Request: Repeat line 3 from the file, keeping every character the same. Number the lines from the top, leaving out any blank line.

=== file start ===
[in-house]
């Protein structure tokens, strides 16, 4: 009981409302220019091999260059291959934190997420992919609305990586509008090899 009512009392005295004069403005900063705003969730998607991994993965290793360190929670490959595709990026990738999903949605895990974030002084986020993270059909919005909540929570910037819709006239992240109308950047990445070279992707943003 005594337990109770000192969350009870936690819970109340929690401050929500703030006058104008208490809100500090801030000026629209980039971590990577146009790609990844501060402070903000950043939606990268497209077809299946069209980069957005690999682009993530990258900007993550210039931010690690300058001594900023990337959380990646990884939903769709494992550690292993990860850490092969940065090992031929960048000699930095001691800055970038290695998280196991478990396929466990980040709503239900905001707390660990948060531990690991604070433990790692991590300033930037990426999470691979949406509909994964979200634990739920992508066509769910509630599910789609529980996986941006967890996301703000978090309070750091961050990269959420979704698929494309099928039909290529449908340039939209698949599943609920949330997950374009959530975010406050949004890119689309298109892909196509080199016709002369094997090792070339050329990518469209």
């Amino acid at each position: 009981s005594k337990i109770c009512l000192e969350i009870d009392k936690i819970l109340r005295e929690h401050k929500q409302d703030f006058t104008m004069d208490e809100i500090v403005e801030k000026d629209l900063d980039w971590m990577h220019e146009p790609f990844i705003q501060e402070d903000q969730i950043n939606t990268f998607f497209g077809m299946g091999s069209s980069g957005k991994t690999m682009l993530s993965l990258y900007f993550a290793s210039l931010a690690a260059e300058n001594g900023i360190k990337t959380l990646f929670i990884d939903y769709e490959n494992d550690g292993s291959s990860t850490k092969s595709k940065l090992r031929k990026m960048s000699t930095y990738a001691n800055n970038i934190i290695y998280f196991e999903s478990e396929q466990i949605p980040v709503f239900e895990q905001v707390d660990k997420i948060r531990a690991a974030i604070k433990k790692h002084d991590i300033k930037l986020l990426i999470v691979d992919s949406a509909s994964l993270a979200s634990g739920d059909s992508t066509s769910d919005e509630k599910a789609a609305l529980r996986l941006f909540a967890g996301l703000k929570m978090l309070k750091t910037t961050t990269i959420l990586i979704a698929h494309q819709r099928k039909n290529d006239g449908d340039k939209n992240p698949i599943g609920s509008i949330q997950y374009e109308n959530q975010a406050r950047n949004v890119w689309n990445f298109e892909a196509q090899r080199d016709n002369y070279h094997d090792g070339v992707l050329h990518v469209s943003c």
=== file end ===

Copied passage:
């Amino acid at each position: 009981s005594k337990i109770c009512l000192e969350i009870d009392k936690i819970l109340r005295e929690h401050k929500q409302d703030f006058t104008m004069d208490e809100i500090v403005e801030k000026d629209l900063d980039w971590m990577h220019e146009p790609f990844i705003q501060e402070d903000q969730i950043n939606t990268f998607f497209g077809m299946g091999s069209s980069g957005k991994t690999m682009l993530s993965l990258y900007f993550a290793s210039l931010a690690a260059e300058n001594g900023i360190k990337t959380l990646f929670i990884d939903y769709e490959n494992d550690g292993s291959s990860t850490k092969s595709k940065l090992r031929k990026m960048s000699t930095y990738a001691n800055n970038i934190i290695y998280f196991e999903s478990e396929q466990i949605p980040v709503f239900e895990q905001v707390d660990k997420i948060r531990a690991a974030i604070k433990k790692h002084d991590i300033k930037l986020l990426i999470v691979d992919s949406a509909s994964l993270a979200s634990g739920d059909s992508t066509s769910d919005e509630k599910a789609a609305l529980r996986l941006f909540a967890g996301l703000k929570m978090l309070k750091t910037t961050t990269i959420l990586i979704a698929h494309q819709r099928k039909n290529d006239g449908d340039k939209n992240p698949i599943g609920s509008i949330q997950y374009e109308n959530q975010a406050r950047n949004v890119w689309n990445f298109e892909a196509q090899r080199d016709n002369y070279h094997d090792g070339v992707l050329h990518v469209s943003c």